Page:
effort to merit, but also if the working is hard labour to obey the
moral law out of gratitude and with the help of grace.
In verse 5, the apostle does not say, "But to him
that worketh not in obedience to the ceremonial law, his faith and his
good works done in obedience to the moral law are counted for
righteousness." But he says simply and absolutely, "But to him that
worketh not," that is, in order to become righteous with God.
The contrast in Romans 4:1ff. is not between working
done to obey the ceremonial law and working done to obey the moral law;
between works done in one’s own strength and works done with the help of
the Spirit; between works performed with the intention to merit and
works done out of gratitude. But the contrast is between works and
faith; between working for righteousness and believing in Christ for
righteousness. "But to him that worketh not, but believeth on him that
justifieth the ungodly [one devoid therefore of any good works at all
that could be righteousness with God, possessing only sinful works that
condemn him], his faith is counted for righteousness" (v. 5).
With regard to justification as the legal act of God
forgiving sins and reckoning one to be in perfect conformity with the
law of God and having in mind any and all kinds of works, including
those done with the help of grace, Paul declares in Romans 4:2
specifically concerning Abraham that Abraham was not justified by works:
"For if Abraham were justified by works, he hath whereof to glory; but
not before God." Rather, concerning Abraham specifically (father and
exemplar of all the children of God) the apostle states that Abraham was
justified by faith: "For what saith the Scripture? Abraham believed God,
and it was counted unto him for righteousness" (v. 3).
James 2 cannot and does not contradict this clear
teaching of Paul concerning justification. That is, the Spirit of Christ
who inspired both Romans 3 and 4 and James 2 cannot contradict Himself,
teaching in James 2 the opposite of that which He teaches in Romans.
When James 2:21 says that "Abraham our father [was] justified by works,"
it cannot be contradicting Romans 4:2-3, which teaches that Abraham was
not justified by works, but by faith only. James cannot be speaking of
justification in the same sense as Paul does in Romans and Galatians.
Or, to say it differently, James describes a different aspect of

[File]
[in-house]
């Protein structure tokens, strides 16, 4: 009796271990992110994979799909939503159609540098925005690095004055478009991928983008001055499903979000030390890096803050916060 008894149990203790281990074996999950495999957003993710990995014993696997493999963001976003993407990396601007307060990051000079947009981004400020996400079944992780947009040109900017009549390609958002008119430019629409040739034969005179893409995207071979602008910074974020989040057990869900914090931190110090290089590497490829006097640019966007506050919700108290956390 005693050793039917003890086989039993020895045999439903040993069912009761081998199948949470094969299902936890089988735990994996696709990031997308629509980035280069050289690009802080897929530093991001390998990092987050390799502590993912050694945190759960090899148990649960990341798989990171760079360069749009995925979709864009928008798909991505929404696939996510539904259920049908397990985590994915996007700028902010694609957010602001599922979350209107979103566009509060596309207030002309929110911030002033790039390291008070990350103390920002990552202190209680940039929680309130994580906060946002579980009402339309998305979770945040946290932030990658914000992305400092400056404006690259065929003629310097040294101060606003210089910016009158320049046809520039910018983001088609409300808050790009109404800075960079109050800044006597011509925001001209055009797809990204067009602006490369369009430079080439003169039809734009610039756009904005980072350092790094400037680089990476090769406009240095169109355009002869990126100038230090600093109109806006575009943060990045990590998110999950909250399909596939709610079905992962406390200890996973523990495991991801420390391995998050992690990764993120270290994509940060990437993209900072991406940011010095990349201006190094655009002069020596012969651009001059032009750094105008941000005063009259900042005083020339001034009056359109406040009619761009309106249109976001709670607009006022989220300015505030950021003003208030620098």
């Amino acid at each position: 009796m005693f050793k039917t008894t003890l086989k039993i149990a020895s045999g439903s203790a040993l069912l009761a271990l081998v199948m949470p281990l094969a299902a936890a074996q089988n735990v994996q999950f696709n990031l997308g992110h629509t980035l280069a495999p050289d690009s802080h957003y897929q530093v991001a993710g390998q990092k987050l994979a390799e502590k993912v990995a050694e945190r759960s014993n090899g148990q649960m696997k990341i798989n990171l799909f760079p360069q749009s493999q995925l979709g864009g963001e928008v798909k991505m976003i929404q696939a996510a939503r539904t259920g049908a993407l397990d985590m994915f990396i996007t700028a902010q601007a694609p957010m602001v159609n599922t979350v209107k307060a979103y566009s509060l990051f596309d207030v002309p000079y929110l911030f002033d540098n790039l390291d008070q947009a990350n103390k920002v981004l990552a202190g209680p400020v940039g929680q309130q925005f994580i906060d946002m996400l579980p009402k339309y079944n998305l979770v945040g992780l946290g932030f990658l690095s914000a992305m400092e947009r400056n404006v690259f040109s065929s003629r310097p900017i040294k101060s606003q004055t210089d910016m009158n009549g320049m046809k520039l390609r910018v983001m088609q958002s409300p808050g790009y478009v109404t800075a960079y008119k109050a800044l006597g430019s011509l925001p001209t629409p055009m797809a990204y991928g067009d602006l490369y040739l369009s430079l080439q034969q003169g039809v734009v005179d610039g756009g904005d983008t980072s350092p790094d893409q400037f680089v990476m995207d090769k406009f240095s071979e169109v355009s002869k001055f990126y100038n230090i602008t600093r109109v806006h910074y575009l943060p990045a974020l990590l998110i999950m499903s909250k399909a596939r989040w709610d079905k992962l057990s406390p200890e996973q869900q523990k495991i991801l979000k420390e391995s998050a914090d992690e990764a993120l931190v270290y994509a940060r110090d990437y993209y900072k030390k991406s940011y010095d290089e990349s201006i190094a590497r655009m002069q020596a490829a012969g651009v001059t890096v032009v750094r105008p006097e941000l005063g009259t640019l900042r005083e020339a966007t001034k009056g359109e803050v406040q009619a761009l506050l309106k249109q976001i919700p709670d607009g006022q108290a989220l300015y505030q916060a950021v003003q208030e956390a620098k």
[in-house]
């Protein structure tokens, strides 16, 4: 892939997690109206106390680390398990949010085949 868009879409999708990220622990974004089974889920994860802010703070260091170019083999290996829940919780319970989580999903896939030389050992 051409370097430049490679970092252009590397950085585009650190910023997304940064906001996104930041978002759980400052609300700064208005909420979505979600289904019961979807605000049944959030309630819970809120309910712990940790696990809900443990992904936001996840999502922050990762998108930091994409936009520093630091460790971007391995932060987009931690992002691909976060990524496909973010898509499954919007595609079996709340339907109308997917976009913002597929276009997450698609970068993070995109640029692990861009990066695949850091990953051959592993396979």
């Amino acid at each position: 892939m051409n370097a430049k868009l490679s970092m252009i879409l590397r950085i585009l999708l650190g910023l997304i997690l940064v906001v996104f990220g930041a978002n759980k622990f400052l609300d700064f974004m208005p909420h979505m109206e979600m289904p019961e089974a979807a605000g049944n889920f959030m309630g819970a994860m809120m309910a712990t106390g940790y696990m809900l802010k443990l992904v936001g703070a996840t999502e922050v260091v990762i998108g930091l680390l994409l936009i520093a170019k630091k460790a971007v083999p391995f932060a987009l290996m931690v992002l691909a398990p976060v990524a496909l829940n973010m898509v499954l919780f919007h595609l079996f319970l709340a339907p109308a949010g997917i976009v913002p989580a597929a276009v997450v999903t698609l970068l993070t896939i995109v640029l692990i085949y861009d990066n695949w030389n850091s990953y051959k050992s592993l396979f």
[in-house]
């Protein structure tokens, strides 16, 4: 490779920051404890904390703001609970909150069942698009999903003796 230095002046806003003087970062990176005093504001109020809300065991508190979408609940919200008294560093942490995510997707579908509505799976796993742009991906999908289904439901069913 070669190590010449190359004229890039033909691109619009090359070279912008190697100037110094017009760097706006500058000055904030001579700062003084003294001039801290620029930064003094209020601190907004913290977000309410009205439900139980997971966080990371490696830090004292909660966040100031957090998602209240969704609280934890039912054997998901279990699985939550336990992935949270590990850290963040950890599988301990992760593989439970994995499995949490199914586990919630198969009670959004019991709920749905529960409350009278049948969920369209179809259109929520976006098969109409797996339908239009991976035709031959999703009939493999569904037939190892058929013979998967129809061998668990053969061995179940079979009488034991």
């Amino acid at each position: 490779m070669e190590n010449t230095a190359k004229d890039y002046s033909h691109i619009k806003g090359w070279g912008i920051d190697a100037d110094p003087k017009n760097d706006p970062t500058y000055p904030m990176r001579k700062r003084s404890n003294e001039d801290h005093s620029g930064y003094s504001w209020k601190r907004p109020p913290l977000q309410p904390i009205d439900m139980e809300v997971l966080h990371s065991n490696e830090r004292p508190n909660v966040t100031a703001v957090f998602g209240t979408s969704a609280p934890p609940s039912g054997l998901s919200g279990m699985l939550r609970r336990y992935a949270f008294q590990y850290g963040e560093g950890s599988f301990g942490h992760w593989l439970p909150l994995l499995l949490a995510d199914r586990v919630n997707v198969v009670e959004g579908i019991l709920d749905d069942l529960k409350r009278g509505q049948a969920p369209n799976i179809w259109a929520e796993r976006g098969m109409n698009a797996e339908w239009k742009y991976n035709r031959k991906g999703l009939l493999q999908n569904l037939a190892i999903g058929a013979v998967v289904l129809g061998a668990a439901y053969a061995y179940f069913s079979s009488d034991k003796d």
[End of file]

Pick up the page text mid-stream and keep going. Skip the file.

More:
justification from that which Paul describes in Romans and Galatians,
namely, the legal act of forgiving sins and imputing to one the
obedience of Christ.
James is describing the believer’s proof and
demonstration of his free justification by faith alone. One who has
been justified by faith alone will show this justification. He will show
it to other men. He will prove this justification to himself. He will
also show this justification to God his judge. He will show, or
demonstrate, his justification by the good works that are always the
fruit of justification. By his good works, the justified sinner is not
justified legally, as though these works were the ground of forgiveness,
the content of his right standing before God the judge, or his
worthiness to inherit eternal life, but demonstratively, that is,
showing the reality of his justification by faith alone.
That James has a different aspect of justification in
mind than that which Paul describes in Romans and Galatians the passage
in James 2 itself indicates. James is contending with church members
who, although they profess to have faith—faith which justifies—in fact
have a "dead" faith (vv. 17, 20, 26), a faith that produces no good
works at all, but is content to live impenitently in sin. James
challenges this kind of church member: "shew me thy faith without thy
works [which is impossible], and I will shew thee my faith by my works"
(v. 18). The great subject in James 2 is the demonstration of faith and
therefore also the demonstration of justification.
James doctrine is that the faith which alone
justifies also always works, for justifying faith is not a dead faith,
but a living faith. True, living, justifying faith is union with Christ,
and union with Christ does and must bear fruit in good works of
obedience to the law of God.
Taking Paul and James together, the full truth of
justifying faith is this: The elect believer is justified by faith
alone, altogether apart from any and all works of his own, but the faith
that justifies is never alone, but is always accompanied by a life of
good works (which good works, however, are not part of his righteousness
with God). to be concluded ...